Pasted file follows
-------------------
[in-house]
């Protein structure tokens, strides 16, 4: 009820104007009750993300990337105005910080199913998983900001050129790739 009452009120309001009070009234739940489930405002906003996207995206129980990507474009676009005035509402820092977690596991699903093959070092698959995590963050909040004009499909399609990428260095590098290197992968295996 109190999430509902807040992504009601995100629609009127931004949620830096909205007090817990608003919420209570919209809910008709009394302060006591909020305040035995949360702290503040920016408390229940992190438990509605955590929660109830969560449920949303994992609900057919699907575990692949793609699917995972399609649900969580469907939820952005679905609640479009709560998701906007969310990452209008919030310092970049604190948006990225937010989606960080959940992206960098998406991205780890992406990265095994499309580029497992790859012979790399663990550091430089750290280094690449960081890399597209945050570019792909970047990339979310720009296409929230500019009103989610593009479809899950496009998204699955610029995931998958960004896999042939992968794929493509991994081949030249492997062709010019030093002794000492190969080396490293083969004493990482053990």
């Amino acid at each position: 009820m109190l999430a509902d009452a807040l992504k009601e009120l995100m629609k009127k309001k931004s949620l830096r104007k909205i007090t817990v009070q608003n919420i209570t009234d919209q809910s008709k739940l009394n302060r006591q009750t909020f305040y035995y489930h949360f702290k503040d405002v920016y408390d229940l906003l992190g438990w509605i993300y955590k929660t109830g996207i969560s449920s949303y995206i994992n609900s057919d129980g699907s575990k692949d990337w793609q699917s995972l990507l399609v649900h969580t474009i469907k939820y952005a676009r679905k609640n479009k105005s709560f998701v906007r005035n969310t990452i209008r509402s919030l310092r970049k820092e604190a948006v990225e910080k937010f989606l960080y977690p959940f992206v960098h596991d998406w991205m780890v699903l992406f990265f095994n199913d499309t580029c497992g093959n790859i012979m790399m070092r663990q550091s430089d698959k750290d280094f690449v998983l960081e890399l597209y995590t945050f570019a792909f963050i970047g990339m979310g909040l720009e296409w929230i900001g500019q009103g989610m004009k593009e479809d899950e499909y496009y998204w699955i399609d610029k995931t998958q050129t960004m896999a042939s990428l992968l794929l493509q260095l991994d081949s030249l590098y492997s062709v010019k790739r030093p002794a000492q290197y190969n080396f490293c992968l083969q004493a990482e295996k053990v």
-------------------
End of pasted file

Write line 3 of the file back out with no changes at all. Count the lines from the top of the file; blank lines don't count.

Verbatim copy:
């Amino acid at each position: 009820m109190l999430a509902d009452a807040l992504k009601e009120l995100m629609k009127k309001k931004s949620l830096r104007k909205i007090t817990v009070q608003n919420i209570t009234d919209q809910s008709k739940l009394n302060r006591q009750t909020f305040y035995y489930h949360f702290k503040d405002v920016y408390d229940l906003l992190g438990w509605i993300y955590k929660t109830g996207i969560s449920s949303y995206i994992n609900s057919d129980g699907s575990k692949d990337w793609q699917s995972l990507l399609v649900h969580t474009i469907k939820y952005a676009r679905k609640n479009k105005s709560f998701v906007r005035n969310t990452i209008r509402s919030l310092r970049k820092e604190a948006v990225e910080k937010f989606l960080y977690p959940f992206v960098h596991d998406w991205m780890v699903l992406f990265f095994n199913d499309t580029c497992g093959n790859i012979m790399m070092r663990q550091s430089d698959k750290d280094f690449v998983l960081e890399l597209y995590t945050f570019a792909f963050i970047g990339m979310g909040l720009e296409w929230i900001g500019q009103g989610m004009k593009e479809d899950e499909y496009y998204w699955i399609d610029k995931t998958q050129t960004m896999a042939s990428l992968l794929l493509q260095l991994d081949s030249l590098y492997s062709v010019k790739r030093p002794a000492q290197y190969n080396f490293c992968l083969q004493a990482e295996k053990v």